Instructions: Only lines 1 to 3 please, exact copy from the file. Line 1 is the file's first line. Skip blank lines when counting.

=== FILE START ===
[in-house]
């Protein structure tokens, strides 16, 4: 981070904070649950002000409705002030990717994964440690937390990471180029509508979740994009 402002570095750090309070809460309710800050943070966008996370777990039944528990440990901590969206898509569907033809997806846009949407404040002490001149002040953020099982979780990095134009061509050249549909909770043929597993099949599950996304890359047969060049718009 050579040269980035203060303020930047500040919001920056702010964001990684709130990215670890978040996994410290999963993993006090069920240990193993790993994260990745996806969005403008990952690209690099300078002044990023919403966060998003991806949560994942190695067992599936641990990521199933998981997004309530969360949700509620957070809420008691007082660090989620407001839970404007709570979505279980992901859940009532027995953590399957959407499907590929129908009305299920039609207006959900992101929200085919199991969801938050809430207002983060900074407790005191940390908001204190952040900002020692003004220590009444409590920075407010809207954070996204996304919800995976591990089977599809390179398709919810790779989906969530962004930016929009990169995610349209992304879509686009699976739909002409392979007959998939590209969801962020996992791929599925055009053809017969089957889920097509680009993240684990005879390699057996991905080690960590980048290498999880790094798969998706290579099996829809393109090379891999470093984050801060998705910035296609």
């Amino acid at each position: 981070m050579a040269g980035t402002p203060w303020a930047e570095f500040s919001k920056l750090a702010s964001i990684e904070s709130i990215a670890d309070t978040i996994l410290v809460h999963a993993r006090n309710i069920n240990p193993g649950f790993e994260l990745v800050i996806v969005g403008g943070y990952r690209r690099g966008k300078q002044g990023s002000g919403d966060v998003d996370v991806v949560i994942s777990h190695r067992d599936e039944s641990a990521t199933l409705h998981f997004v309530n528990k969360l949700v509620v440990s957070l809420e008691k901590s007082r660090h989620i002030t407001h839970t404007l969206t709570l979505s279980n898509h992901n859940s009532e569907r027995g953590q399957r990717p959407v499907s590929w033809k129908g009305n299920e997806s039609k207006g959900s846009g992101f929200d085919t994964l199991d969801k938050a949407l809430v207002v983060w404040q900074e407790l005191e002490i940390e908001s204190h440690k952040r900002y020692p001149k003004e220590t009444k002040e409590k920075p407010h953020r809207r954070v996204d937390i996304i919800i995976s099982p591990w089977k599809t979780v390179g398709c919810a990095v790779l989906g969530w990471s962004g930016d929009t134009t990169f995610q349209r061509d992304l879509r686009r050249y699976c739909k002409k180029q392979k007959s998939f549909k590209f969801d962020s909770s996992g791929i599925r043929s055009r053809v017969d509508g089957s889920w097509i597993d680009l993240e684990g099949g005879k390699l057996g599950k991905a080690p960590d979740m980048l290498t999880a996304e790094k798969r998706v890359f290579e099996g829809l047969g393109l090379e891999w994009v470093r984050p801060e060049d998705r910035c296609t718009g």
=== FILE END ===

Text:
[in-house]
């Protein structure tokens, strides 16, 4: 981070904070649950002000409705002030990717994964440690937390990471180029509508979740994009 402002570095750090309070809460309710800050943070966008996370777990039944528990440990901590969206898509569907033809997806846009949407404040002490001149002040953020099982979780990095134009061509050249549909909770043929597993099949599950996304890359047969060049718009 050579040269980035203060303020930047500040919001920056702010964001990684709130990215670890978040996994410290999963993993006090069920240990193993790993994260990745996806969005403008990952690209690099300078002044990023919403966060998003991806949560994942190695067992599936641990990521199933998981997004309530969360949700509620957070809420008691007082660090989620407001839970404007709570979505279980992901859940009532027995953590399957959407499907590929129908009305299920039609207006959900992101929200085919199991969801938050809430207002983060900074407790005191940390908001204190952040900002020692003004220590009444409590920075407010809207954070996204996304919800995976591990089977599809390179398709919810790779989906969530962004930016929009990169995610349209992304879509686009699976739909002409392979007959998939590209969801962020996992791929599925055009053809017969089957889920097509680009993240684990005879390699057996991905080690960590980048290498999880790094798969998706290579099996829809393109090379891999470093984050801060998705910035296609």
């Amino acid at each position: 981070m050579a040269g980035t402002p203060w303020a930047e570095f500040s919001k920056l750090a702010s964001i990684e904070s709130i990215a670890d309070t978040i996994l410290v809460h999963a993993r006090n309710i069920n240990p193993g649950f790993e994260l990745v800050i996806v969005g403008g943070y990952r690209r690099g966008k300078q002044g990023s002000g919403d966060v998003d996370v991806v949560i994942s777990h190695r067992d599936e039944s641990a990521t199933l409705h998981f997004v309530n528990k969360l949700v509620v440990s957070l809420e008691k901590s007082r660090h989620i002030t407001h839970t404007l969206t709570l979505s279980n898509h992901n859940s009532e569907r027995g953590q399957r990717p959407v499907s590929w033809k129908g009305n299920e997806s039609k207006g959900s846009g992101f929200d085919t994964l199991d969801k938050a949407l809430v207002v983060w404040q900074e407790l005191e002490i940390e908001s204190h440690k952040r900002y020692p001149k003004e220590t009444k002040e409590k920075p407010h953020r809207r954070v996204d937390i996304i919800i995976s099982p591990w089977k599809t979780v390179g398709c919810a990095v790779l989906g969530w990471s962004g930016d929009t134009t990169f995610q349209r061509d992304l879509r686009r050249y699976c739909k002409k180029q392979k007959s998939f549909k590209f969801d962020s909770s996992g791929i599925r043929s055009r053809v017969d509508g089957s889920w097509i597993d680009l993240e684990g099949g005879k390699l057996g599950k991905a080690p960590d979740m980048l290498t999880a996304e790094k798969r998706v890359f290579e099996g829809l047969g393109l090379e891999w994009v470093r984050p801060e060049d998705r910035c296609t718009g």